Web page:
And he had hate for those who had cast him out; it only made him stronger. A unicorn could never take revenge, but also could never forget, for such was it with the soul.

    One day, in the passing years, came the clamour of battle from across the Sound. The crashing waves brought a gored and dying Unicorn, blood bedraggling his coat, and his horn snapped away.

    “Please,” were his last words to those who had been cast aside. “Please, help us, and in your aid, offer forgiveness!”

    The forsaken unicorns of Malaita had the weapon, that wavy horn, that could turn the tide and save their parents…but did they have the strength to lay down the bitter burden they carried?

    I love the story – otherwise I would not have shared it here – but it’s got a huge number of strikes against it, and it’s destiny is to sleep in digital stasis.

    First, it’s derivative. The theme is “the stone the builders have rejected has become the cornerstone”, and this goes back, in popular culture, to “Rudolf The Red-Nosed Reindeer”.

    Second, it’s got an assumed audience for which I am NOT aiming, if that makes sense. Ten-year-old girls love unicorns, but this story isn’t for them (well, it’s for some of them, the kind who learn karate, maybe, and read at a high level).

    Third…well, this is getting long, and two strikes is enough.

    I had a great time writing it, and wrote in the hope that it would be saleable, but my maturity in the profession grew along with the manuscript, and by the time it was done it was an obvious also-ran.

    And that’s not bad; it helped hone the craft.

    And like I said, it was fun. The ten-year-old girl in me (no wincing, guys, YOU have one, too!) had a blast.

    • Avatar
      Tamela Hancock Murray October 19, 2017 at 7:05 am #

      What a great story! And see, you got to share it with our readers!

      • Avatar
        Carol Ashby October 19, 2017 at 9:51 am #

        So, did the wavy-horn warrior unicorns go help? You shouldn’t leave us hanging when we can’t read the whole story, Andrew.

        • Avatar
          Andrew Budek-Schmeisser October 19, 2017 at 10:21 am #

          Oh, very well, Carol.

          Only a few of the outcast unicorns could bring themselves to return to Tassafaronga, but they, and the straight-horned unicorns whom they had been able to train to fight properly, were able to keep the Oryxes at bay.

          But the battle had really been lost, and not enough straight-horns were left to defend their home. They could not withstand another attack, so in the dead of night, straight and wavy-horns together, they slipped into the waters of the Sound to begin a new life on Malaita, as equals.

          Days passed in sad exhaustion and mourning for that which had been lost…and then one noon there came a splashing at the beach, and a single Oryx broke free from the waves, and standing upon the black sand, said, “O, Unicorns! Brave fighters all, we of the other shore have a request…that you for pity’s sake COME BACK!”

          The Unicorns looked at one another in astonishment, for who would want to rejoin an ancient enemy?

          The Oryx went on. “Without you to fight, we’re fighting each other, and soon we shall all be dead, by our own brothers’ hands.”

          The Unicorns did not think this a bad thing, and some said so.

          The Oryx looked down, and sadly traced a black-sand pattern with a wounded hoof. “As our own enemies, we are unworthy foes, and there’s no honour. We die for nothing, and the world will not care to know our memory.”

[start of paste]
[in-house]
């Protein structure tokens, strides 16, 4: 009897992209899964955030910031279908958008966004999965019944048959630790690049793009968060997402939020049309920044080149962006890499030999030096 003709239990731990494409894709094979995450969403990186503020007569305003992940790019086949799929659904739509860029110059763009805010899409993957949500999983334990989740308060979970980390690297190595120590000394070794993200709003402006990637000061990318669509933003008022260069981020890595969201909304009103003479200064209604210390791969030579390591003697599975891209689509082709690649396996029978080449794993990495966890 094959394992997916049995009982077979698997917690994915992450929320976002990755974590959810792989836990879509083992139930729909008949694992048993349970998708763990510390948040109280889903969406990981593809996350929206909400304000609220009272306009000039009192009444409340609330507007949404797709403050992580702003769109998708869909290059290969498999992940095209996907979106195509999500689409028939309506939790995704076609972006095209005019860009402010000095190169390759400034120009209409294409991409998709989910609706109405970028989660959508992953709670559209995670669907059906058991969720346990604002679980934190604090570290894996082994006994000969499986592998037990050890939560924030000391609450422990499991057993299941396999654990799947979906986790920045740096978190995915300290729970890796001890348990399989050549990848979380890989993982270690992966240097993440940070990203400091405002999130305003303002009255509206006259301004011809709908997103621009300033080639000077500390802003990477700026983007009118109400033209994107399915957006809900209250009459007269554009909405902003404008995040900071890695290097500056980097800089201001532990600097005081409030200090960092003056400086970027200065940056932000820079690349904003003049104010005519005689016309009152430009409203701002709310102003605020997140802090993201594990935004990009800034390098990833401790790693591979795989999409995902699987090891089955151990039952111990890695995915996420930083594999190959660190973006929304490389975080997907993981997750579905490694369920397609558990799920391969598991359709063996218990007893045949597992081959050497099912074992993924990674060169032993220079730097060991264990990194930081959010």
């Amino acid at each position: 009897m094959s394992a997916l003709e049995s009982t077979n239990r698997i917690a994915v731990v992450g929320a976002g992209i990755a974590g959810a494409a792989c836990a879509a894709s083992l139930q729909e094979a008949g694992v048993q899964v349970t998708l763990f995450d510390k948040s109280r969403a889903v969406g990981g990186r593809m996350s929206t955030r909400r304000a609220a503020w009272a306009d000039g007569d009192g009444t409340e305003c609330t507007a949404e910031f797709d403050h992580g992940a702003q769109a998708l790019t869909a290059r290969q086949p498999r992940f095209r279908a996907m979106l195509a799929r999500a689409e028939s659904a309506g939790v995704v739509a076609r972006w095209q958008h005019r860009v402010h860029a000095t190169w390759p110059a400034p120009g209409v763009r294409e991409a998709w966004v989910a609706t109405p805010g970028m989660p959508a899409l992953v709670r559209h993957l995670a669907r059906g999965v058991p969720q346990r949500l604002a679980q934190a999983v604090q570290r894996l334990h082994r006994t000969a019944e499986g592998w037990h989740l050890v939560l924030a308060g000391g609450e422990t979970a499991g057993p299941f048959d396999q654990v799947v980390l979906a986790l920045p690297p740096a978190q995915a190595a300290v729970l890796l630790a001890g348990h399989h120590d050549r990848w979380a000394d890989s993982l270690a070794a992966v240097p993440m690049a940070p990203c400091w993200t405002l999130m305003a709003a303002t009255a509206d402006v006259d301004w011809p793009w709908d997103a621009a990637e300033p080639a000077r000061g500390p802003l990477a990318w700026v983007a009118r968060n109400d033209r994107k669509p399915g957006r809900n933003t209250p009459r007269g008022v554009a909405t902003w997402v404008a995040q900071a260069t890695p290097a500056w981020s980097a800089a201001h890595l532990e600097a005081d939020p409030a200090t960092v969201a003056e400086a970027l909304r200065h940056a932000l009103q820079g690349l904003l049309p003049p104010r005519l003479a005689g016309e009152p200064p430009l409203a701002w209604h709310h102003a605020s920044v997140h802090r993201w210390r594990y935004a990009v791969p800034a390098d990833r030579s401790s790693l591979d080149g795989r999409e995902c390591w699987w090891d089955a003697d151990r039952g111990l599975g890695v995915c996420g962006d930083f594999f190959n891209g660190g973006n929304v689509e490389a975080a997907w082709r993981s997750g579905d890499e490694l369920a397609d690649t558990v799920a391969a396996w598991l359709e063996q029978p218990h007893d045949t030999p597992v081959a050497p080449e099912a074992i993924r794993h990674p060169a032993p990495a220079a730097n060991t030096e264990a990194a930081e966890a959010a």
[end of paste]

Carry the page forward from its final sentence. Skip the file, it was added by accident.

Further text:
There was silence then among the Unicorns, and then Bubba, followed by his sons, and then followed by the multitude, stepped past the Oryx and took to the Sound, to return the Favour Of Honour.

          That’s it! And title is, perhaps obviously, “The Favour Of Honour”.

  10. Avatar
    Patti Jo Moore October 19, 2017 at 7:02 am #

    Loved this post, Tamela—thank you!
    For the first few writers’ conferences I attended, I continued pitching the same story—I’d edited, rewritten, and polished, but still no lasting success with pitching that one. Finally a light bulb moment (yes, it took me a few years) 😉 when I decided I needed to move on to something else—and since then I’ve written six more stories and am working to complete lots more. So your post really resonated with me today (although I’m very thankful I don’t have any lime green pants in my closet, hehe!). 😉
    Blessings on your day—wish I could send everyone our Georgia blue skies and sunshine today. 🙂

    • Avatar
      Tamela Hancock Murray October 19, 2017 at 7:06 am #

      Enjoy the journey! Your comments have already brought Georgia blue skies and sunshine our way.

  11. Avatar
    Hilary October 19, 2017 at 7:35 am #

    I wrote a book about 5 years ago when I was in the process of losing my job due to my program being closed down. I think it had a lot of potential, but I was writing frantically and trying to decide if I wanted to be an author or continue in my field of social work. Looking at the book now, I think because my motivations were all over the place, it is not as well written as it could have been.

    However, I don’t view it as a waste because I realized that I could actually write a full-length manuscript that received good feedback! After that experience, I have spent the past few years focusing more on writing articles, my blog, and reading about the art of writing Christian fiction (plus serving God as a counselor). Now, I think my second book is much stronger because I actually spent more time learning the art of writing, versus just trying to imitate other books in the same genre.